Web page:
This review is spoiler-free. It talks about, at most, stuff that’s been revealed in promo photos, but not more than that.
Twice Upon A Time
Really rather special, this one. Appreciating that pretty much everyone knows where Steven Moffat’s final Doctor Who story – Twice Upon A Time – has to ultimately end (an ending that was sliced off the press preview), the journey the story takes is really quite something.
It kicks off, of all things, with the kind of recap that only Doctor Who could get away with, before resuming where things were left at the end The Doctor Falls. Two Doctors – David Bradley as the first Doctor, Peter Capaldi as the incumbent – holding off their own regeneration. Neither willing to succumb to the change and uncertainty that lies ahead.
In the midst of this is a 1914 World War I battlefield, where Mark Gatiss’ British soldier (and Gatiss is brilliant) is pointing a gun at Toby Whithouse’s wounded German troop. A stand-off, and not a happy one. That much has been revealed in photos from the episode. Everything else story-wise, I’m steering clear of for this spoiler-free preview. Anybody who even thinks of spoiling an episode like this deserves a very, very hard stare.
Instead, let me report that so, so much of Twice Upon A Time works. I found it a wonderful wallop of an episode, with strong emotional moments, an ensemble of characters where I cared and was engaged with every one. And, at the heart of it, the bickering between two Doctors, both in different ways exasperated with each other. David Bradley is clearly having an absolutely ball recreating William Hartnell’s first Doctor, a man confused with the state of what’s going on around him, and not afraid to voice it. Capaldi’s Doctor, meanwhile, is hardly in the best of shape, correcting his earlier self but also having his fair share of fun. There’s a lot of laughs between the two of them, in the midst of an episode with an otherwise slightly more sombre feel.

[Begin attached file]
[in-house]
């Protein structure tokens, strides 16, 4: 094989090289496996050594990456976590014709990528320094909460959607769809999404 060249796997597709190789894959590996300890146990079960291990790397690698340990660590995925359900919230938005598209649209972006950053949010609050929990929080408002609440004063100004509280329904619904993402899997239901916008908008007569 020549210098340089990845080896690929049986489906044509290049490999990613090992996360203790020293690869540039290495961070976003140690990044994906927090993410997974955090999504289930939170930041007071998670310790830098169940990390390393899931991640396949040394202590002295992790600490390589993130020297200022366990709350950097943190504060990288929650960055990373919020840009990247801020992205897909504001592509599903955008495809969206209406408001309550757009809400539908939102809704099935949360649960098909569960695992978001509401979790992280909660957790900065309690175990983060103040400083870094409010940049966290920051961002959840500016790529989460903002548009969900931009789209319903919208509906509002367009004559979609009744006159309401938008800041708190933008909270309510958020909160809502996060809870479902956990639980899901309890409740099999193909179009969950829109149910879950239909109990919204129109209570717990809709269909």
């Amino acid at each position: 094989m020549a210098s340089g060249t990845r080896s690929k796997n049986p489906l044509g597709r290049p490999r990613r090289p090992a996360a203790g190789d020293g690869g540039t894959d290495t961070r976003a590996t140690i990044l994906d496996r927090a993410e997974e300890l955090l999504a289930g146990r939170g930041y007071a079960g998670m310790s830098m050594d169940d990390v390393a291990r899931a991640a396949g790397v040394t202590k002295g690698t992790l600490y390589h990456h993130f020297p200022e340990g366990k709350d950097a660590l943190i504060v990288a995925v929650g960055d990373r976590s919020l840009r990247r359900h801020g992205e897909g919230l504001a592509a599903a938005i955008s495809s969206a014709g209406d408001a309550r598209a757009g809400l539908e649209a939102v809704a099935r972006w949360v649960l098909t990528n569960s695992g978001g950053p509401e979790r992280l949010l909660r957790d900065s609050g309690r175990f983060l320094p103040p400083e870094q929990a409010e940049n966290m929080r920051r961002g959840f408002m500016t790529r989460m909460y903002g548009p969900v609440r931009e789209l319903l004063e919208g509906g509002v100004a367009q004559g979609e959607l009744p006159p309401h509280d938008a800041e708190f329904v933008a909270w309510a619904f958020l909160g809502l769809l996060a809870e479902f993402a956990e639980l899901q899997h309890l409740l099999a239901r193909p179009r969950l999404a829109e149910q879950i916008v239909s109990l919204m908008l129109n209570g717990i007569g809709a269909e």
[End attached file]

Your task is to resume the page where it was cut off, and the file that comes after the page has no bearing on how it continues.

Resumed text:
Capaldi’s performance? Well, what do you think. From the moment he stepped into the world of Doctor Who, it felt like he owned the role. For his finale, his work is sublime. Generous, haunting, funny and utterly moving, his farewell is brilliant. Again, I’ll leave the detail there for now. We’re sure going to miss him, though.
It’s premium Steven Moffat writing we get here, too, and finds him ending on a very high point as well. Moffat’s script gives him slightly fewer balls to juggle than he occasionally has tasked himself with, and it really pays dividends. The pacing of Twice Upon A Time is terrific. There’s no rush to suddenly wrap things up, there’s no skimping over the Doctor Who story at the heart of the episode (and there very much is one), and there’s time built in for some often really quite profound conversations. There are surprising moments that hit really hard, because they’ve been given the space to.
A word, too, for the sheer look of Twice Upon A Time. The preview we saw was projected onto an IMAX screen, and it looked at home there too. The lighting work isn’t often singled out in Doctor Who write-ups, but it really should be here. There’s a flavour of one or two classic movies, and a real sense of scale to some of the bigger moments. One of Moffat’s finest decisions on Doctor Who has been to get director Rachel Talalay involved, and her direction is really something. Here’s hoping Chris Chibnall hires her back.
Reports suggest that Murray Gold’s time on the show is at a close too, incidentally. His score is worth pre-ordering. I can comfortably say that.
But then the whole episode is. It really hit me hard, this one. There are themes at the heart of it that go beyond the inevitable emotion of everyone’s goodbyes, and I found myself utterly gripped by it. It’s not even that it doesn’t put a foot wrong, because there are little quibbles. It’s more that I was so swept up in it that I barely noticed.
My advice? Go into the episode cold, sit back, and let it take you in. Twice Upon A Time is excellent. A fitting finale, in lots of different ways. Loved it.